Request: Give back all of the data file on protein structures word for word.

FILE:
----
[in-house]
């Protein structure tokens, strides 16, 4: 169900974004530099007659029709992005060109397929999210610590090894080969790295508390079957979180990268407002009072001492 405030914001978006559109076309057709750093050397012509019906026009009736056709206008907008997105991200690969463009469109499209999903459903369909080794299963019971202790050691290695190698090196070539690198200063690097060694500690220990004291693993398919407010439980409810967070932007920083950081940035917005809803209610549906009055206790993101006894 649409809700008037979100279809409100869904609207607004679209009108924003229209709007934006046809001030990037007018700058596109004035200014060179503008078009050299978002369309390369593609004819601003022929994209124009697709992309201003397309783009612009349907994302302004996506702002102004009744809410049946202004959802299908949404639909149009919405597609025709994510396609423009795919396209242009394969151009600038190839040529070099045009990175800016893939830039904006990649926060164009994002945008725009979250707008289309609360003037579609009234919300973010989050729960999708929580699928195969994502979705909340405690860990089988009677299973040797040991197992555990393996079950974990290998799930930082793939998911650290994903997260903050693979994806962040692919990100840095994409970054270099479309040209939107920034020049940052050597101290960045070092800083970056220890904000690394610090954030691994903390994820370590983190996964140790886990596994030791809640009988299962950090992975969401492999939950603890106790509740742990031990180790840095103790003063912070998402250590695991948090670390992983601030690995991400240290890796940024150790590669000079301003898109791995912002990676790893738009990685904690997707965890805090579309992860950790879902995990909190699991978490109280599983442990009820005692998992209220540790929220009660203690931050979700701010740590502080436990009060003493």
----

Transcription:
[in-house]
């Protein structure tokens, strides 16, 4: 169900974004530099007659029709992005060109397929999210610590090894080969790295508390079957979180990268407002009072001492 405030914001978006559109076309057709750093050397012509019906026009009736056709206008907008997105991200690969463009469109499209999903459903369909080794299963019971202790050691290695190698090196070539690198200063690097060694500690220990004291693993398919407010439980409810967070932007920083950081940035917005809803209610549906009055206790993101006894 649409809700008037979100279809409100869904609207607004679209009108924003229209709007934006046809001030990037007018700058596109004035200014060179503008078009050299978002369309390369593609004819601003022929994209124009697709992309201003397309783009612009349907994302302004996506702002102004009744809410049946202004959802299908949404639909149009919405597609025709994510396609423009795919396209242009394969151009600038190839040529070099045009990175800016893939830039904006990649926060164009994002945008725009979250707008289309609360003037579609009234919300973010989050729960999708929580699928195969994502979705909340405690860990089988009677299973040797040991197992555990393996079950974990290998799930930082793939998911650290994903997260903050693979994806962040692919990100840095994409970054270099479309040209939107920034020049940052050597101290960045070092800083970056220890904000690394610090954030691994903390994820370590983190996964140790886990596994030791809640009988299962950090992975969401492999939950603890106790509740742990031990180790840095103790003063912070998402250590695991948090670390992983601030690995991400240290890796940024150790590669000079301003898109791995912002990676790893738009990685904690997707965890805090579309992860950790879902995990909190699991978490109280599983442990009820005692998992209220540790929220009660203690931050979700701010740590502080436990009060003493």